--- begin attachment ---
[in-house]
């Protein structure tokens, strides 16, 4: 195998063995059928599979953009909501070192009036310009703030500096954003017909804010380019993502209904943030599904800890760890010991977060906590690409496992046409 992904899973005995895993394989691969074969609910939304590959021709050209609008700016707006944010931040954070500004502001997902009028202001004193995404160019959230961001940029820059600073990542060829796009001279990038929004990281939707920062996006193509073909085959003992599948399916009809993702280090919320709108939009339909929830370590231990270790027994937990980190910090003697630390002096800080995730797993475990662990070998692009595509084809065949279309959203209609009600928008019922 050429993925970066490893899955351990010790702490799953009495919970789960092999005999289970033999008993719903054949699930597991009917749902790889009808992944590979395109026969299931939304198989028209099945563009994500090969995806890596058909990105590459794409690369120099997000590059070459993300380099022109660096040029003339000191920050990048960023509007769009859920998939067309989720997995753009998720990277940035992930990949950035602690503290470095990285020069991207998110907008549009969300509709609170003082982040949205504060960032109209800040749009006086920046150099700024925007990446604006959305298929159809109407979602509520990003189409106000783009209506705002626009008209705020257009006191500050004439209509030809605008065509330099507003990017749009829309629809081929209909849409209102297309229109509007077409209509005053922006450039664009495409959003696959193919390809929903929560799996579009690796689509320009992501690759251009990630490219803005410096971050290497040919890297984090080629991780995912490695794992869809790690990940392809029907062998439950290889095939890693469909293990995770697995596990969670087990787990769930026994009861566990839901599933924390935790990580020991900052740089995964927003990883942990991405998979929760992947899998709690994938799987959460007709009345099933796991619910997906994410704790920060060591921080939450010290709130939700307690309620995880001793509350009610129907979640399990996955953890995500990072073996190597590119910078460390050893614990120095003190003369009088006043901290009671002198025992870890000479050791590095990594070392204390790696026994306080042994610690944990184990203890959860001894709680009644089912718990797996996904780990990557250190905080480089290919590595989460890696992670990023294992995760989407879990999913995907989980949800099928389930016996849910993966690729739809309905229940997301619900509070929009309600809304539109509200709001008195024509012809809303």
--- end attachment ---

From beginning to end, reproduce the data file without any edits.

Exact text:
[in-house]
């Protein structure tokens, strides 16, 4: 195998063995059928599979953009909501070192009036310009703030500096954003017909804010380019993502209904943030599904800890760890010991977060906590690409496992046409 992904899973005995895993394989691969074969609910939304590959021709050209609008700016707006944010931040954070500004502001997902009028202001004193995404160019959230961001940029820059600073990542060829796009001279990038929004990281939707920062996006193509073909085959003992599948399916009809993702280090919320709108939009339909929830370590231990270790027994937990980190910090003697630390002096800080995730797993475990662990070998692009595509084809065949279309959203209609009600928008019922 050429993925970066490893899955351990010790702490799953009495919970789960092999005999289970033999008993719903054949699930597991009917749902790889009808992944590979395109026969299931939304198989028209099945563009994500090969995806890596058909990105590459794409690369120099997000590059070459993300380099022109660096040029003339000191920050990048960023509007769009859920998939067309989720997995753009998720990277940035992930990949950035602690503290470095990285020069991207998110907008549009969300509709609170003082982040949205504060960032109209800040749009006086920046150099700024925007990446604006959305298929159809109407979602509520990003189409106000783009209506705002626009008209705020257009006191500050004439209509030809605008065509330099507003990017749009829309629809081929209909849409209102297309229109509007077409209509005053922006450039664009495409959003696959193919390809929903929560799996579009690796689509320009992501690759251009990630490219803005410096971050290497040919890297984090080629991780995912490695794992869809790690990940392809029907062998439950290889095939890693469909293990995770697995596990969670087990787990769930026994009861566990839901599933924390935790990580020991900052740089995964927003990883942990991405998979929760992947899998709690994938799987959460007709009345099933796991619910997906994410704790920060060591921080939450010290709130939700307690309620995880001793509350009610129907979640399990996955953890995500990072073996190597590119910078460390050893614990120095003190003369009088006043901290009671002198025992870890000479050791590095990594070392204390790696026994306080042994610690944990184990203890959860001894709680009644089912718990797996996904780990990557250190905080480089290919590595989460890696992670990023294992995760989407879990999913995907989980949800099928389930016996849910993966690729739809309905229940997301619900509070929009309600809304539109509200709001008195024509012809809303």